A Good Lawyer

There’s an old saying, that goes something like “a lawyer will point to the rule that says you can’t do something, a good lawyer will comb through the rules until they find the combination that says you can do it“.

Time and again, the Department of Justice has demonstrated that, when it comes to destroying American constitutional government, they are the very best of lawyers. Remember John Yoo?

He is best known for his opinions concerning the Geneva Conventions which legitimized the War on Terror by the United States. He also authored the so-called Torture Memos, which concerned the use of what the Central Intelligence Agency called enhanced interrogation techniques including waterboarding. Wikipedia

What’s the DoJ latest? A white paper of Yoovian audacity, justifying the bulk collection of US citizens’ telephone activity, on the grounds that it might someday be “relevant” in combatting the terrorist threat to the US. Some people have a problem with this.

One of the jobs of the Attorney General is “to give his advice and opinion upon questions of law when required by the President of the United States”. Those words are used in both the original Judiciary Act of 1789, and in the follow-on legislation almost a century later, the Act to Establish the Department of Justice, ch. 150, 16 Stat. 162 (1870).  So the job of the Attorney General, with the support of his minions in the DoJ, is to answer questions like “Is it torture if we do to this guy the kinds of things we executed other people for?” and “Is it a violation of the 4th Amendment if we do to citizens of the US the kinds of things we vilified the communist countries (and King George) for doing?” Given our long devotion to the rule of law, one would expect the answers to be along the lines of  “Of course it’s illegal, you dumb shit, why are you even bothering me with this malarkey?”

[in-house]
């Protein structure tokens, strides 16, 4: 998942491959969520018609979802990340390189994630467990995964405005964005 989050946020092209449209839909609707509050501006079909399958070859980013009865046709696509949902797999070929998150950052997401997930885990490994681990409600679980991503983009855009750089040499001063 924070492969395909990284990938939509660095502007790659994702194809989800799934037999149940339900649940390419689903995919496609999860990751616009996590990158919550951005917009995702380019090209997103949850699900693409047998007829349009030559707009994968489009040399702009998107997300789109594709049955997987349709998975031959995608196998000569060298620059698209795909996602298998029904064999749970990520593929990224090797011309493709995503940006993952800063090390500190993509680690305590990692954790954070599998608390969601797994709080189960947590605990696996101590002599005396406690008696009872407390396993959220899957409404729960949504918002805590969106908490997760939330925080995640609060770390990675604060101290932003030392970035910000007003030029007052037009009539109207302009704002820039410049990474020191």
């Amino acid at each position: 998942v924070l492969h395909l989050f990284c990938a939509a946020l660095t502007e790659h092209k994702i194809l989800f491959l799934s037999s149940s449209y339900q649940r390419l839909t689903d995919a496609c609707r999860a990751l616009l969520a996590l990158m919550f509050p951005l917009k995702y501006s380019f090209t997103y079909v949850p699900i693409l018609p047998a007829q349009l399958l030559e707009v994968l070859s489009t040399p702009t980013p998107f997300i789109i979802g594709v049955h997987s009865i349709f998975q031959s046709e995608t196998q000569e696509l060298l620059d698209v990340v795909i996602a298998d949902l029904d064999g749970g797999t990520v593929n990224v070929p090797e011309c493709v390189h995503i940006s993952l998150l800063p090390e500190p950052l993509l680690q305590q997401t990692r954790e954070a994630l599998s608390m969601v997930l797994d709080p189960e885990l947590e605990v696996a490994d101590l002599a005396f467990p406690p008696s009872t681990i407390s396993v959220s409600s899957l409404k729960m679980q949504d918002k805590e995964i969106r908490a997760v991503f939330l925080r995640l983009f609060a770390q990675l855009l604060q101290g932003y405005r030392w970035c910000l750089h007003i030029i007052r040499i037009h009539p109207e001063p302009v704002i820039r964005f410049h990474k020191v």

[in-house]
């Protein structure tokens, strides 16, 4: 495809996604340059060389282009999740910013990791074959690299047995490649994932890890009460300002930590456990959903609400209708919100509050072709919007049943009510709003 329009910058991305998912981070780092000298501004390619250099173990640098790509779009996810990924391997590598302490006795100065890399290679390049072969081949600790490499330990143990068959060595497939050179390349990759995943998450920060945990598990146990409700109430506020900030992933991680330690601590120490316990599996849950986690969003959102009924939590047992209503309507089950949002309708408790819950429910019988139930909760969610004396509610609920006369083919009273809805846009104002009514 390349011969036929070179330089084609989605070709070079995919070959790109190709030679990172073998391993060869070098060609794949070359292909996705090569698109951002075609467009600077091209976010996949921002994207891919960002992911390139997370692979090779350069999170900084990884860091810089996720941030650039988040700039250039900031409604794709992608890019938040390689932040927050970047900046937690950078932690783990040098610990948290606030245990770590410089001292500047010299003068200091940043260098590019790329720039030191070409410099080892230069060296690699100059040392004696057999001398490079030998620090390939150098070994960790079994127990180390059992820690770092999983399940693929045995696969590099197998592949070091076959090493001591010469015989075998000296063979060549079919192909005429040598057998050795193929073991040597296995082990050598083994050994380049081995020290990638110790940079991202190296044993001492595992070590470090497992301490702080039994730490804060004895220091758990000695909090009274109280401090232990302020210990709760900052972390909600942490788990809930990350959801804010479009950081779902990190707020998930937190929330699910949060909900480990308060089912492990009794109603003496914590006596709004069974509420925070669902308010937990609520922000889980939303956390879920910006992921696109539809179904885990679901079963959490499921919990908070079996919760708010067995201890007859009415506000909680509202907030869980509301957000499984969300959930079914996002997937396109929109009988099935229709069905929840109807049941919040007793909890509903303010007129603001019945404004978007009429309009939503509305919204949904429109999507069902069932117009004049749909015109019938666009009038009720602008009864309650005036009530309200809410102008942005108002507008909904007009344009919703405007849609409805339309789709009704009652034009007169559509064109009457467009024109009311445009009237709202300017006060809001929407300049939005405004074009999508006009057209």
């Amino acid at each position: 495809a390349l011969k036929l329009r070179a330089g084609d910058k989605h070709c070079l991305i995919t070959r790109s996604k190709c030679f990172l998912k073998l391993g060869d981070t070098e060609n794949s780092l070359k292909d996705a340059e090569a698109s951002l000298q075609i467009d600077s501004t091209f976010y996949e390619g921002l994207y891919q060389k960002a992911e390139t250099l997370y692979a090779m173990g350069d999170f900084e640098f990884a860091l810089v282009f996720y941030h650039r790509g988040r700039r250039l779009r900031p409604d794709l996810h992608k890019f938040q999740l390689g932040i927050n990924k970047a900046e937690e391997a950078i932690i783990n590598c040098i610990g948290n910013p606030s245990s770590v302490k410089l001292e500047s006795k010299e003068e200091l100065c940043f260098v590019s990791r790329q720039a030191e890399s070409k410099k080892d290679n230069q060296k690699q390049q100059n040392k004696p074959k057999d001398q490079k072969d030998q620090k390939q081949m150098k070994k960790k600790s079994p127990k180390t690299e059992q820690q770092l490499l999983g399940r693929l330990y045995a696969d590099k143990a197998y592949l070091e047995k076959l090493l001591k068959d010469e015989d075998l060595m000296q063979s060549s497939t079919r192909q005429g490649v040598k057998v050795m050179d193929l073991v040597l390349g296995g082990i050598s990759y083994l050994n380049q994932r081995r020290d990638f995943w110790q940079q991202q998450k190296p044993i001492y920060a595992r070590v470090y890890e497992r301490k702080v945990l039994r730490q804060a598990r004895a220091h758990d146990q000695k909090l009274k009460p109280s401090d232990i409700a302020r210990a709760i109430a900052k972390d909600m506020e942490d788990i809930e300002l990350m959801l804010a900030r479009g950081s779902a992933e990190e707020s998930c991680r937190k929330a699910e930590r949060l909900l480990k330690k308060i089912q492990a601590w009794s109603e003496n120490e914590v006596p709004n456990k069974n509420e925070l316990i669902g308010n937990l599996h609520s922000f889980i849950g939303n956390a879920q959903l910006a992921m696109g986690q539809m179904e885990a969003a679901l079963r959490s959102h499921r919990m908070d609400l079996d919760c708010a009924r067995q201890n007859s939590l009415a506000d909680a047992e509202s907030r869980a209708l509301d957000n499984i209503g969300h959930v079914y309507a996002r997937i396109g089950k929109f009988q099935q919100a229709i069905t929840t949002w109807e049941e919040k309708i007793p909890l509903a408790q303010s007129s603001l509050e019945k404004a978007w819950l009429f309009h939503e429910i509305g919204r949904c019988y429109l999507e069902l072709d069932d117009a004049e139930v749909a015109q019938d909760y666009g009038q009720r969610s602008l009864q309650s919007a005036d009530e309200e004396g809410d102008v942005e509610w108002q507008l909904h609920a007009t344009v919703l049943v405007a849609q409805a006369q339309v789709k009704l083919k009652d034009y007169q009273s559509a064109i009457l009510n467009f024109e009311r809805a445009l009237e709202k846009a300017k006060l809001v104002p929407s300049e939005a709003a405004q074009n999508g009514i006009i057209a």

Instead, we find that the AG and the DoJ have become enablers, complicit in attacks on US civil liberties. I’m not claiming an anti-American conspiracy here. The AG’s under both Republican and Democratic President’s are honorable, capable men, who I am sure, see themselves as protecting American lives; men who have no intention of creating a police state and who see no way that it would ever come to that.

To modify slightly the closing words from Judgement at Nuremberg, “It came to that, Mr. Attorney General, the first time you sanctioned an act that you knew to be illegal.”

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